Read the rest of the piece here.
On the Danger of "Rapid Onset Gender Dysphoria"
That phrase, which 4thWaveNow (a blog launched by a "mother of a teenage girl who suddenly announced she was a 'trans man' after a few weeks of total immersion in YouTube transition vlogs") seems to have coined, is the subject of today's discussion.
Over at National Review, David French has the terrifying story:
"When thinking about transgender issues, you can choose to believe either the Left’s comforting lie or the messy — and sometimes quite sad and scary — truth. Here’s the comforting lie: that there are a certain class of people who live in 'a state of emotional distress' because their sex 'assigned at birth' conflicts with their 'gender identity.' For these people it is the height of cruelty to ask them to live according to their 'assigned' sex. So, when even children demonstrate the allegedly objective criteria of 'consistence, insistence, and persistence,' then they can and often should begin the process of transitioning to a new gender."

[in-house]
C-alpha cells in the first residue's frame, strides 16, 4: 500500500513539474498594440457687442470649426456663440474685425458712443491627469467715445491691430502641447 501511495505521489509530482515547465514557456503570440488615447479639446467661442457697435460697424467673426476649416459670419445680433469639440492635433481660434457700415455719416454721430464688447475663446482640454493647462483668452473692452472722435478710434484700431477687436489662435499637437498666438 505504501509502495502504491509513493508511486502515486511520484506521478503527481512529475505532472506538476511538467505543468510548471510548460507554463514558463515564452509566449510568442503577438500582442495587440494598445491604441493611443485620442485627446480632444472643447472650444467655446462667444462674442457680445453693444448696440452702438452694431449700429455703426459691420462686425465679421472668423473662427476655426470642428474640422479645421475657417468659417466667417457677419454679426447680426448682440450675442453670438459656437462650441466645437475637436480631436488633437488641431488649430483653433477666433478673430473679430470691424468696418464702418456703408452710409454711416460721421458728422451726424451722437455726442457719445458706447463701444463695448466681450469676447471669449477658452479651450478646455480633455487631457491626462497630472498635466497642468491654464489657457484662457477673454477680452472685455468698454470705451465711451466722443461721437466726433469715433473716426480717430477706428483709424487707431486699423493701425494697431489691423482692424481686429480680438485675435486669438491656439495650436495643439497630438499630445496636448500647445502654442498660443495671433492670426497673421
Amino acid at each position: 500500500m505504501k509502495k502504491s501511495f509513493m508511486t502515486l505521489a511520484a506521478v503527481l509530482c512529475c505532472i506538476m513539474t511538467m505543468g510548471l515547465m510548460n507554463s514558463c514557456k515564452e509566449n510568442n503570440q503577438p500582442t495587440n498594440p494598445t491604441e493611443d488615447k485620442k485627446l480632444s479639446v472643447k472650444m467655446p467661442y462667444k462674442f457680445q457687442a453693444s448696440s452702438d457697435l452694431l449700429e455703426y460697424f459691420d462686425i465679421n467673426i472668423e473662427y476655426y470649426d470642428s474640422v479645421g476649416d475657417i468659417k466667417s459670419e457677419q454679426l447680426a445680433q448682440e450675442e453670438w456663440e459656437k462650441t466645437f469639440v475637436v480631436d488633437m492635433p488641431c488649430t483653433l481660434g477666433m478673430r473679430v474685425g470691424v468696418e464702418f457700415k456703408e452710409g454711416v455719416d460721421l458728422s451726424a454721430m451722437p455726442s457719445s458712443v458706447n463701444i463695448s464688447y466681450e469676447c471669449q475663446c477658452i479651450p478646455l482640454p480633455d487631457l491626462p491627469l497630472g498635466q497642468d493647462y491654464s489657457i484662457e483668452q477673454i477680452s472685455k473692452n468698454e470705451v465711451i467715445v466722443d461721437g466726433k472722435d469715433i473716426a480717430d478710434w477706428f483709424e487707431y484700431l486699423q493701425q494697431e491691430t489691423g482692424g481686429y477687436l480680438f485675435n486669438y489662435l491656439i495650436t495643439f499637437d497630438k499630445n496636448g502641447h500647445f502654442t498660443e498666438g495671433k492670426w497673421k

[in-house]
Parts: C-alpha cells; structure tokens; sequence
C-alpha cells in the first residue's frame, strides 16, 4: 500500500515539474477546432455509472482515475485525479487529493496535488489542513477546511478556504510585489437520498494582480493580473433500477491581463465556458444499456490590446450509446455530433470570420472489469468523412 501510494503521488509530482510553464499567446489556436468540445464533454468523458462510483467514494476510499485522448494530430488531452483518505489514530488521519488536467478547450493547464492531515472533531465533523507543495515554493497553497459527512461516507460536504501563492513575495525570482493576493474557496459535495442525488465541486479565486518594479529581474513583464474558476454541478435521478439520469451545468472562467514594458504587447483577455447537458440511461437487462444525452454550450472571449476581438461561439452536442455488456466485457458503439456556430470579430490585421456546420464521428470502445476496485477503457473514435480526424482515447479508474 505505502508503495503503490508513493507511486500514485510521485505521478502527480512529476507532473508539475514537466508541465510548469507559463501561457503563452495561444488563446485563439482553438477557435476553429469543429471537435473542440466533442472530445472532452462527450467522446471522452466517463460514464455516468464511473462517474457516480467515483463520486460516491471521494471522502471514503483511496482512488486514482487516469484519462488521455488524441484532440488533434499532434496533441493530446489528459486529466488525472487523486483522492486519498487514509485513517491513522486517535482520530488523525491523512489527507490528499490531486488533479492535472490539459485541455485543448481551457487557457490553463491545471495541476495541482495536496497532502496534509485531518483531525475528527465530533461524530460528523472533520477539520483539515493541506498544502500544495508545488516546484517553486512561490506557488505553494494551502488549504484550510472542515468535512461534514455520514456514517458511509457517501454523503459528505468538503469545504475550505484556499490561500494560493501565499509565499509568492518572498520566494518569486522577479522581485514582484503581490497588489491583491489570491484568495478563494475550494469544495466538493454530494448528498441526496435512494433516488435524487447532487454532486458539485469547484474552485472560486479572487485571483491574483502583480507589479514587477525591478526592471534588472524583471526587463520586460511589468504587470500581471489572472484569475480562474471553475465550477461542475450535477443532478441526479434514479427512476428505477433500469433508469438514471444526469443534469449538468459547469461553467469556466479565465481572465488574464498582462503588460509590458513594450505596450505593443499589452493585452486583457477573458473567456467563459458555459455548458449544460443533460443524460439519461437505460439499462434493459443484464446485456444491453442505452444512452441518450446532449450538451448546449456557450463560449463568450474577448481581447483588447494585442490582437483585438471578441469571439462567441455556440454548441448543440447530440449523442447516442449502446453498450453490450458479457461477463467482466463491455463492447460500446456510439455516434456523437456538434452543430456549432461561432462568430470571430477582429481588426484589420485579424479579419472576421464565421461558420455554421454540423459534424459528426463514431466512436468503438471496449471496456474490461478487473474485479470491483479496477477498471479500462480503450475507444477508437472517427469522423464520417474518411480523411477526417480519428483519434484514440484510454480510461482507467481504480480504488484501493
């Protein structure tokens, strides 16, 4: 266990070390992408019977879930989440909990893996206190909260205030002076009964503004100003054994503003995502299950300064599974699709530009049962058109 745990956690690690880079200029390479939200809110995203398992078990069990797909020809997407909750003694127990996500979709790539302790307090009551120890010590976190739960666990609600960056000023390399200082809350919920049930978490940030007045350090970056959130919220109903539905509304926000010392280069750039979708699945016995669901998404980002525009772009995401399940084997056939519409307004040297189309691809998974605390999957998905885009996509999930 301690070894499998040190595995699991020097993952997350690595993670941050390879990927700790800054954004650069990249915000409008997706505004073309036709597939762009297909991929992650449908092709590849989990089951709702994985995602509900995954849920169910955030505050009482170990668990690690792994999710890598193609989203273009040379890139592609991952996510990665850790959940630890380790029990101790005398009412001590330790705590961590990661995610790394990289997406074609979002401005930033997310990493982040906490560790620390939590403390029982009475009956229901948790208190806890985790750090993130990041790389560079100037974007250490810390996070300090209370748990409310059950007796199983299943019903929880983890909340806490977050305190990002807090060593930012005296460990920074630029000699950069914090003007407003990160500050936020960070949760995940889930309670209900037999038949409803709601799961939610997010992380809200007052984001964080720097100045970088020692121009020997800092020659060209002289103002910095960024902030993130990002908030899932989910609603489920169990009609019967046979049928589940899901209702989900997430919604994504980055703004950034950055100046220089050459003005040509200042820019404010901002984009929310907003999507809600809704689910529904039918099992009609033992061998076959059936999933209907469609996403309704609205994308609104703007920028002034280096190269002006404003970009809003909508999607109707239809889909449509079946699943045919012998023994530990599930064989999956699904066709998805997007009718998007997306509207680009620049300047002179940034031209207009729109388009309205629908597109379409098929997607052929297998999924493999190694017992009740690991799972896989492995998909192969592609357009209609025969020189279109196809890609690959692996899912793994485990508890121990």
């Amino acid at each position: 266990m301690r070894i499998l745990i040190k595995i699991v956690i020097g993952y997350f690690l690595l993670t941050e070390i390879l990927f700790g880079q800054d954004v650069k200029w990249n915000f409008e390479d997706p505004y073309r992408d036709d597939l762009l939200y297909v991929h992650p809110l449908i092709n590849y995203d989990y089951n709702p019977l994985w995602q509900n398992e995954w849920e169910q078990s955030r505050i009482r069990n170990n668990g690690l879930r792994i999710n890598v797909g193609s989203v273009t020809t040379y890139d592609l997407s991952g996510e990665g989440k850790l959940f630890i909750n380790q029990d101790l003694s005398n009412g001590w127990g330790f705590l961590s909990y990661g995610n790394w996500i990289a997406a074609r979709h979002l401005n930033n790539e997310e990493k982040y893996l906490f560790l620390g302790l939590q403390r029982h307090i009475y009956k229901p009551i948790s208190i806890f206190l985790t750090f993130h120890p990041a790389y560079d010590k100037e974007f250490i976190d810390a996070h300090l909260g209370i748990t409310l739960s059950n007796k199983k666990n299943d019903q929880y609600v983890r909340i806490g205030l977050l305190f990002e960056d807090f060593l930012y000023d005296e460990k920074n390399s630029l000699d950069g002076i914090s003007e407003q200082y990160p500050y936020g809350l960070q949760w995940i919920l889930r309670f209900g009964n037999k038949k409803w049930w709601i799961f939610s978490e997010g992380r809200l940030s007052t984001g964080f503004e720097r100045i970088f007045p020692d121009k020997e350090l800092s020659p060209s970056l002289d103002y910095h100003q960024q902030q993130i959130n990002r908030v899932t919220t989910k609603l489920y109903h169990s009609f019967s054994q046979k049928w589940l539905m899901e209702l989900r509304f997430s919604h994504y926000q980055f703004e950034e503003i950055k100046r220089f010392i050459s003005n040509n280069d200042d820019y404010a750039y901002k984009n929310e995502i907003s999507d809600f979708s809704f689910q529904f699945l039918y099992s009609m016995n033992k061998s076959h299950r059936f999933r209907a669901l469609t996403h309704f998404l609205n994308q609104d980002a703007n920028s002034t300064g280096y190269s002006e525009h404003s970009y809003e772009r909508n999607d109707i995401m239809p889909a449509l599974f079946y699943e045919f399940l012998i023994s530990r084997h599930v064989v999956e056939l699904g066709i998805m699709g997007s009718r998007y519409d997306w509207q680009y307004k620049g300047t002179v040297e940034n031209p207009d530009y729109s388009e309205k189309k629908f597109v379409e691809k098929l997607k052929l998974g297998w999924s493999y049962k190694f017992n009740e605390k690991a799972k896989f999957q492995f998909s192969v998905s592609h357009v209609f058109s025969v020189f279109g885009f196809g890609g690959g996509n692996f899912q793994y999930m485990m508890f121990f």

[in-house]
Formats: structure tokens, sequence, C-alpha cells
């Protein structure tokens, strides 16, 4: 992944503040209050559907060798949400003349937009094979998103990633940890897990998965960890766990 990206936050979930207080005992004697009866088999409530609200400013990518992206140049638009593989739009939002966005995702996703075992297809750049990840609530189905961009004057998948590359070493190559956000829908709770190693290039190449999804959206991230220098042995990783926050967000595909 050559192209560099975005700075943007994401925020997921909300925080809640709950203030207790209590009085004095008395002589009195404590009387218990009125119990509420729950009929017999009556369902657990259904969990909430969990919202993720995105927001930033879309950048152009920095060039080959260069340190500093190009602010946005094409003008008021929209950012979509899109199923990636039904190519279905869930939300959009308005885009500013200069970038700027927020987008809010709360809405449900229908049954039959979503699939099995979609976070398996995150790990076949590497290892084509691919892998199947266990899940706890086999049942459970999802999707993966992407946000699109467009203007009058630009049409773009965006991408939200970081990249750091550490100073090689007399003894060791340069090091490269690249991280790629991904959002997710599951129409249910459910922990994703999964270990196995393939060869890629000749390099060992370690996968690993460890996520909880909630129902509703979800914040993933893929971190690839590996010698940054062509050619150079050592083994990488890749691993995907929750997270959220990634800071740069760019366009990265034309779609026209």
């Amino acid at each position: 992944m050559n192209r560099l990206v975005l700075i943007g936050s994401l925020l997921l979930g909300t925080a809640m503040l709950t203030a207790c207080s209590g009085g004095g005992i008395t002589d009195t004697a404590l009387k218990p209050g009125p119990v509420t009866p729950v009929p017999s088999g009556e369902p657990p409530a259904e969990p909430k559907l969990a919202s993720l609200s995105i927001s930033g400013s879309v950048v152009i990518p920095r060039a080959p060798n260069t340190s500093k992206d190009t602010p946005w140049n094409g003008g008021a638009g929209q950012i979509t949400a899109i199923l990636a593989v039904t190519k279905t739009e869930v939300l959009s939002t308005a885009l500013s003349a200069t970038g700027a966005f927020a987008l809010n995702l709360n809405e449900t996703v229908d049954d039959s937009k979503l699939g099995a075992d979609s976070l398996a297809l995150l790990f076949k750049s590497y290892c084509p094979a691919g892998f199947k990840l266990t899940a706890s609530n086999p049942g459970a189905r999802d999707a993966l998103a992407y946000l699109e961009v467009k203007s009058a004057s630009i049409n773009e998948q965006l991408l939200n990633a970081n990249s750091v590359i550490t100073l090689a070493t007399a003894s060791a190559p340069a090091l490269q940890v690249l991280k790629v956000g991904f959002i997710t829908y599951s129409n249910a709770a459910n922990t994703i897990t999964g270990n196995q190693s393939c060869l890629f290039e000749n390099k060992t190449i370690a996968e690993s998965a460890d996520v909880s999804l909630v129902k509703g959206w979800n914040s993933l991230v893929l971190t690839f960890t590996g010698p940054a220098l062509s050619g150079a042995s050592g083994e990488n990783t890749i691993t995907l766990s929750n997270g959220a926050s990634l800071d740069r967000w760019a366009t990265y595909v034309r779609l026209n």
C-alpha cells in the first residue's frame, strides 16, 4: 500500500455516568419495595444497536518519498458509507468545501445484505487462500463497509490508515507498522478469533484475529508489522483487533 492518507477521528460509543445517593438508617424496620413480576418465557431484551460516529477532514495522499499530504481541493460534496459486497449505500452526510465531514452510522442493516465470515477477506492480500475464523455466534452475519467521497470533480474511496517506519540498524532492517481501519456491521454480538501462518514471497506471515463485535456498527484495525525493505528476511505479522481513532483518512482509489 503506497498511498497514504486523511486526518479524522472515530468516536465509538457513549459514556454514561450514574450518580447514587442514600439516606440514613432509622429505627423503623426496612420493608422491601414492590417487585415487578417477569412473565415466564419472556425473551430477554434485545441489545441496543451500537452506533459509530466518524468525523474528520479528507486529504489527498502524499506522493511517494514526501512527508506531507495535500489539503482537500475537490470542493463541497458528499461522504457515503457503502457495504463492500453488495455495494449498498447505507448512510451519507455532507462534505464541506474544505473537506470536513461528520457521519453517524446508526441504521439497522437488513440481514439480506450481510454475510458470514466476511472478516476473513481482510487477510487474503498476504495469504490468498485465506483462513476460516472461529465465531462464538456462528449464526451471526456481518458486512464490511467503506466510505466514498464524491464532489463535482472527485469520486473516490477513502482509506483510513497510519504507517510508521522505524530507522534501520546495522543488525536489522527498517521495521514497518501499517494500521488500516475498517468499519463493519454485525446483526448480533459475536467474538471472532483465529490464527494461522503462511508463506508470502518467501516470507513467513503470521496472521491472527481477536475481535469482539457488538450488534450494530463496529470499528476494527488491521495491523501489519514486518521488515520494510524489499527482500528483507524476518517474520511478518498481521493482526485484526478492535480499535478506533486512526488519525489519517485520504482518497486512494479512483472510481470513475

That comforting lie, as French calls it, is becoming more and more prevalent. Doctors seem afraid to suggest any diagnosis other than "gender dysphoria" and any treatment other than "life-altering drugs and surgeries."
Unfortunately, that doesn't change the truth. French continues:
"The truth, however, is stubborn. Human experience simply doesn’t conform to ideological models, and the far worse damage is done when we try to impose radical ideology onto the complexities of individual, troubled lives. In reality, people are far more vulnerable to suggestion and fashion than the Left lets on. Rather than affirming an immutable identity, our culture is ratifying and rendering permanent what often amounts to little more than a troubled youthful phase — one that is subject to all the whims of fashion that mark any other cultural trend.